Archive

  • Such Innocence

    Now be honest. Is there anything cuter than a freshman Republican Senator? Because Isakson's adorable comments sure make me want to tickle him under the chin.

  • Outsourcing's Next Target

    Well this is brilliant. We're outsourcing the war to incompetent soldiers from poor countries with shoddy human rights records. And, just like with regular outsourcing, the manpower is being massed through a byzantine web of contractors and subcontractors and no one can figure out what country's laws, if any, these guys fall into. In addition, our contact point was Custer Battles, the same Custer Battles that defrauded us out of $15 million by, among other shenanigans, providing security to an airport that wasn't in use. Excellent.

  • The Carter Agenda

    Matt's asking the big questions: If Jimmy Carter is truly a traitor, yet as an ex-president he still gets top-level intelligence briefings, is the Republic safe? I expect that George W. Bush is feeding him misinformation so Carter will mislead his superior (code name: Jesus), but how can we know the tricky devil isn't seeing right through it? Indeed, are we giving him access to confidential memos on CIA agents? If so, has he done anything to blow cover, like pose nude for homosexual websites or offer his services as a male prostitute? Has anyone looked into that Sunday school Carter has been teaching for decades? Maybe he's a pedophile!

  • Campus Progress

    If you haven't been already, you should really be checking out the newly-launched Campus Progress. As the kids say, it's the shizzle.

    Update: While you're there, you really have to check out "So Speaks Some Guy With a Website". Brilliant.

  • In For Out

    This may be a blessing in disguise. The Muslim Scholars Association, a hardline, highly-influential Sunni group, has offered their participation in the government if US troops set a timetable for withdrawal. It's a demand we obviously can't meet as is, but were the Shi'as and Kurds to announce that the path was now for the Iraqis to chart and a united, clearly-autonomous Iraq was necessary for that, it'd leave us with no choice in the matter.

  • Horrible Hugh

    So I thought it was a good idea. You know, a fun one. I'd write a review of Hugh Hewitt's new book, Blog, get a byline and a check, go home happy. I mean, the book isn't really long or anything, is it?

    Well, no, it's not. But it certainly the most distasteful piece of waste I've handled since maturation imbued me with the good sense to stop handling garbage. I think I was three years old, then. Why is Hugh so bad? Well, aside from the towering egotism and the blistering partisanship, the guy is constantly lying. Here are three, just from the introduction:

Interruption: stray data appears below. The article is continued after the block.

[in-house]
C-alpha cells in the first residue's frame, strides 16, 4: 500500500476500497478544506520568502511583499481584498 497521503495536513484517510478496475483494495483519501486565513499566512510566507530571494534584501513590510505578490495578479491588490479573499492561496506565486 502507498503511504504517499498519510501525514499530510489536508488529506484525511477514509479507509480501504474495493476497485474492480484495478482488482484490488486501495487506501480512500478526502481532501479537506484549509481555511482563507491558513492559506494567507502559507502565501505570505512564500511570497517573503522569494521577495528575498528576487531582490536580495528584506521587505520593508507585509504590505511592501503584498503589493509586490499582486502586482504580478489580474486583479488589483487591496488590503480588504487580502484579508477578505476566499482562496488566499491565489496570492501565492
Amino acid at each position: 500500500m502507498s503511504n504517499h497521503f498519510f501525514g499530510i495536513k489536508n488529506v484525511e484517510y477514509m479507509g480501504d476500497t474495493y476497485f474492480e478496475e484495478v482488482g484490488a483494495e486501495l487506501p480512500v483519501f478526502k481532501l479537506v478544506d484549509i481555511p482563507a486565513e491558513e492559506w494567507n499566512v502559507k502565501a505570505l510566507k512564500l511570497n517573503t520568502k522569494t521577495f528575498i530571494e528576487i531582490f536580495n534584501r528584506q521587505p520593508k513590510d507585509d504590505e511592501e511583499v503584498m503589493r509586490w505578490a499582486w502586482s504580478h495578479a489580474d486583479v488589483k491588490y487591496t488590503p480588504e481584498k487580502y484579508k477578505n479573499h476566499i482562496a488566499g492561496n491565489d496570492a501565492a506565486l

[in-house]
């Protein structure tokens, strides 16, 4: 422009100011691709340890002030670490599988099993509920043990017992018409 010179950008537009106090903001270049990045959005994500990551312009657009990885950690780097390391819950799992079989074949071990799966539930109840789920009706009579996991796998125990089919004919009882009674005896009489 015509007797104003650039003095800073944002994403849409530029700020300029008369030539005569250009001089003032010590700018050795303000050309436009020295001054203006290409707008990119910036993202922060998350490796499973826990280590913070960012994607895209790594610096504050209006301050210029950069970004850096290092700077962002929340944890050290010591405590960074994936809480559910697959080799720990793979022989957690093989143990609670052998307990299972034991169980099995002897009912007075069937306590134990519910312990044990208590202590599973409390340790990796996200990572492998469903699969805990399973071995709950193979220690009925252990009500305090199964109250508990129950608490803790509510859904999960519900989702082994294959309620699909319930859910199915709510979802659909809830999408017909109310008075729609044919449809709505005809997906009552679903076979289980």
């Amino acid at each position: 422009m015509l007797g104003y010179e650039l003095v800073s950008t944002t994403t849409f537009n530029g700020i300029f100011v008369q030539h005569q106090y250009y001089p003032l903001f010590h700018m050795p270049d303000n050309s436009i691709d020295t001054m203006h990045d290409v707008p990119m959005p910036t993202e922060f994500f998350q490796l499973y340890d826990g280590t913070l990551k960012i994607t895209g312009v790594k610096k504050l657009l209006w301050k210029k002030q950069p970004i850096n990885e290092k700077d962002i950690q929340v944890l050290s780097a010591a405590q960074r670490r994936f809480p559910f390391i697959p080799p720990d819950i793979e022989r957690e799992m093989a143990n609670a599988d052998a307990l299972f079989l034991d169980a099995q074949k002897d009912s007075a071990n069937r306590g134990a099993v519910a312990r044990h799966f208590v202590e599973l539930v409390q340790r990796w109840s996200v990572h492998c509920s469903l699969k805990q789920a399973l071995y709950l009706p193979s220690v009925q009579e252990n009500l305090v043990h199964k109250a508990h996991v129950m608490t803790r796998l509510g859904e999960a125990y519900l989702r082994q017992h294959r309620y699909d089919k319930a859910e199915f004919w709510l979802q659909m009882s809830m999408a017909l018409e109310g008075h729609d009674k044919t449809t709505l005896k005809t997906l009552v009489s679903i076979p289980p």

• The Flight of the Consultant Class

    Well this is positive:

    Sen. Harry Reid (Nev.) and Rep. Nancy Pelosi (Calif.), the Democratic leaders of the Senate and House, plan to shake up the Democratic political consulting community and break the grip that a small number of consultants have had on strategy and contracts, party sources say.

  • Iran and the Bomb

    Justin's thoughts on my post arguing the merits of the EU's lead role in Iran deserve a quick response. The world, he argues, is more complex than I give it credit for, mainly because the EU has no credible military force nor the appetite to introduce sanctions and our threats don't matter because they've been spoken aloud. I'll grant him the EU's military impotence, but nobody's talking about an invasion of Iran. The most violence being considered are surgical air-strikes, and even they're out of favor given the spread and secrecy of Iran's nuclear facilities.

  • Waiting for Wampum

    Hosting the Koufax Awards has obliterated Wampum's server. If they don't get some scratch, a good deed they tried to do for the lefty blogosphere is going to end up backfiring and driving them off the net. That'd really be a shame, we should support our own better than that. So if you can chip in a bit to help them back up, do so.

  • The Indispensable Nation No More

    The Kyoto Pact takes effect today. Without us. In some ways, it's more symbolic than anything. Sans our involvement, it'll barely make a dent in global carbon dioxide emissions. But our opposition neither killed nor derailed it, and that in itself was meant to send a message.

    It's worth noting that, in this too, Bush was for it before he voted against it:

    Bush, who campaigned before his first term on the promise that he would regulate carbon dioxide emissions from power plants, changed his mind after taking office and withdrew from the Kyoto talks in 2001, advocating voluntary steps to reduce greenhouse gases.

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